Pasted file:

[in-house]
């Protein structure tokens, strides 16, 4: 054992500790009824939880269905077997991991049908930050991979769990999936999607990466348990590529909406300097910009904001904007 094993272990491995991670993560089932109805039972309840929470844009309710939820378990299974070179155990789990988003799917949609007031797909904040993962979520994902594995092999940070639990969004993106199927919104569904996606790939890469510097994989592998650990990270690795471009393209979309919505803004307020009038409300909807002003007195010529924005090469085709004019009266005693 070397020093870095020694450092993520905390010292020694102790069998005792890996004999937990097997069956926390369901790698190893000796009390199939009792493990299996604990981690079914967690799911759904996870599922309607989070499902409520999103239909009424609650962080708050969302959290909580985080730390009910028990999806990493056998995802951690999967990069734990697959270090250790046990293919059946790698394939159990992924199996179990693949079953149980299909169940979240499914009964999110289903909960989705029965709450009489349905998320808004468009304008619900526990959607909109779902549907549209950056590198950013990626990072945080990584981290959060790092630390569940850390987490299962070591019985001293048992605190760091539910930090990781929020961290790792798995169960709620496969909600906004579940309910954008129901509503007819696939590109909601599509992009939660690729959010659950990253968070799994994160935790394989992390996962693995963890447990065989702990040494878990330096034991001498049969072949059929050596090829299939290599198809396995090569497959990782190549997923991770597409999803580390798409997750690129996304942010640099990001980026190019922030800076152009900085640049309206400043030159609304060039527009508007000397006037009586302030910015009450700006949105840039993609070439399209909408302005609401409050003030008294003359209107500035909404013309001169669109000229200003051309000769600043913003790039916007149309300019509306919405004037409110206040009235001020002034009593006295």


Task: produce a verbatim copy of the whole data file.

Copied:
[in-house]
């Protein structure tokens, strides 16, 4: 054992500790009824939880269905077997991991049908930050991979769990999936999607990466348990590529909406300097910009904001904007 094993272990491995991670993560089932109805039972309840929470844009309710939820378990299974070179155990789990988003799917949609007031797909904040993962979520994902594995092999940070639990969004993106199927919104569904996606790939890469510097994989592998650990990270690795471009393209979309919505803004307020009038409300909807002003007195010529924005090469085709004019009266005693 070397020093870095020694450092993520905390010292020694102790069998005792890996004999937990097997069956926390369901790698190893000796009390199939009792493990299996604990981690079914967690799911759904996870599922309607989070499902409520999103239909009424609650962080708050969302959290909580985080730390009910028990999806990493056998995802951690999967990069734990697959270090250790046990293919059946790698394939159990992924199996179990693949079953149980299909169940979240499914009964999110289903909960989705029965709450009489349905998320808004468009304008619900526990959607909109779902549907549209950056590198950013990626990072945080990584981290959060790092630390569940850390987490299962070591019985001293048992605190760091539910930090990781929020961290790792798995169960709620496969909600906004579940309910954008129901509503007819696939590109909601599509992009939660690729959010659950990253968070799994994160935790394989992390996962693995963890447990065989702990040494878990330096034991001498049969072949059929050596090829299939290599198809396995090569497959990782190549997923991770597409999803580390798409997750690129996304942010640099990001980026190019922030800076152009900085640049309206400043030159609304060039527009508007000397006037009586302030910015009450700006949105840039993609070439399209909408302005609401409050003030008294003359209107500035909404013309001169669109000229200003051309000769600043913003790039916007149309300019509306919405004037409110206040009235001020002034009593006295």